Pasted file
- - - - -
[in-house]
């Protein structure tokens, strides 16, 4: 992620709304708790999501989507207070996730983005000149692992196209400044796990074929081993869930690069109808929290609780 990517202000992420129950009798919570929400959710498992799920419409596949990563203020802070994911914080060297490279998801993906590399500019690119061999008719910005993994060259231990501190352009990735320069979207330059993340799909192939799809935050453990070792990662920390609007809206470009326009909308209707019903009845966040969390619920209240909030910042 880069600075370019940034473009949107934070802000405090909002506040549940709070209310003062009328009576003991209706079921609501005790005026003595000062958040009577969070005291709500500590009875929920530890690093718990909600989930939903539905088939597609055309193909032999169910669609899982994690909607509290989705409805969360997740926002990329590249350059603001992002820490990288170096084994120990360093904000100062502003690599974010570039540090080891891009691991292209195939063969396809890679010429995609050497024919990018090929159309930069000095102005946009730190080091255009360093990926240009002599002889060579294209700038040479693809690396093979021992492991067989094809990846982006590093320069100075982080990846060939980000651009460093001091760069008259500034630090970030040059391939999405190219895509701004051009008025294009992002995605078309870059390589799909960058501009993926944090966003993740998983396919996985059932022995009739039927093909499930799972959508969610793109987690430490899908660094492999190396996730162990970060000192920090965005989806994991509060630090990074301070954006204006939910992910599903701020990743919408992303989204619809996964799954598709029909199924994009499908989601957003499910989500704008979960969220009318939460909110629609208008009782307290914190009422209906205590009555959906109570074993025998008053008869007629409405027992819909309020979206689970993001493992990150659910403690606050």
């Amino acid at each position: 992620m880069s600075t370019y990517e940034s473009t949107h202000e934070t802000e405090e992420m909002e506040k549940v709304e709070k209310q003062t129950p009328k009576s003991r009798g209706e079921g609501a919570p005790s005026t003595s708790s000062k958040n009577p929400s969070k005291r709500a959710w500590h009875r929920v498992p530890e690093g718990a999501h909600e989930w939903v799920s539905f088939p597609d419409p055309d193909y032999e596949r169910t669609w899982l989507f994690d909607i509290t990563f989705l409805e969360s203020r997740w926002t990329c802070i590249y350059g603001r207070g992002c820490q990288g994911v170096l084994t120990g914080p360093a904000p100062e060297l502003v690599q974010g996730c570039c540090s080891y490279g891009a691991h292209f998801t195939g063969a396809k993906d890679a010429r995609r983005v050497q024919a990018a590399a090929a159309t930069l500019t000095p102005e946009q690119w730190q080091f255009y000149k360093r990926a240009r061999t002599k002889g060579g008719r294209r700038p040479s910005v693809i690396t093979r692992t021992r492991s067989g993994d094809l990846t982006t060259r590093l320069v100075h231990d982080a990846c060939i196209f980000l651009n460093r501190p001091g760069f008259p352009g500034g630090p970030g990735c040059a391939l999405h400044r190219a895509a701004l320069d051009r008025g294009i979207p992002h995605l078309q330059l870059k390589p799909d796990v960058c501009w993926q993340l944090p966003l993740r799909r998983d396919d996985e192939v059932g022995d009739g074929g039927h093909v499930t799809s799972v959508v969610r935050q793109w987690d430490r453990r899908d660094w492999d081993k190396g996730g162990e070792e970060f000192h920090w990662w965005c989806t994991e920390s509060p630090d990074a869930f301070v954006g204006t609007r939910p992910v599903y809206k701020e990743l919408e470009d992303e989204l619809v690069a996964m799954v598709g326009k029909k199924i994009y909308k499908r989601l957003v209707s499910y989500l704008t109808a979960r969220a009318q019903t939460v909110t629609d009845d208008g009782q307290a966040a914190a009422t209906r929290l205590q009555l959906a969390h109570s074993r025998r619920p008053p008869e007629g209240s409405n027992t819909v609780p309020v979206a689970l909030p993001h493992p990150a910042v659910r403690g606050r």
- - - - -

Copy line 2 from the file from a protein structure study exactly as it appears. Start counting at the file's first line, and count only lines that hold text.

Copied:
């Protein structure tokens, strides 16, 4: 992620709304708790999501989507207070996730983005000149692992196209400044796990074929081993869930690069109808929290609780 990517202000992420129950009798919570929400959710498992799920419409596949990563203020802070994911914080060297490279998801993906590399500019690119061999008719910005993994060259231990501190352009990735320069979207330059993340799909192939799809935050453990070792990662920390609007809206470009326009909308209707019903009845966040969390619920209240909030910042 880069600075370019940034473009949107934070802000405090909002506040549940709070209310003062009328009576003991209706079921609501005790005026003595000062958040009577969070005291709500500590009875929920530890690093718990909600989930939903539905088939597609055309193909032999169910669609899982994690909607509290989705409805969360997740926002990329590249350059603001992002820490990288170096084994120990360093904000100062502003690599974010570039540090080891891009691991292209195939063969396809890679010429995609050497024919990018090929159309930069000095102005946009730190080091255009360093990926240009002599002889060579294209700038040479693809690396093979021992492991067989094809990846982006590093320069100075982080990846060939980000651009460093001091760069008259500034630090970030040059391939999405190219895509701004051009008025294009992002995605078309870059390589799909960058501009993926944090966003993740998983396919996985059932022995009739039927093909499930799972959508969610793109987690430490899908660094492999190396996730162990970060000192920090965005989806994991509060630090990074301070954006204006939910992910599903701020990743919408992303989204619809996964799954598709029909199924994009499908989601957003499910989500704008979960969220009318939460909110629609208008009782307290914190009422209906205590009555959906109570074993025998008053008869007629409405027992819909309020979206689970993001493992990150659910403690606050």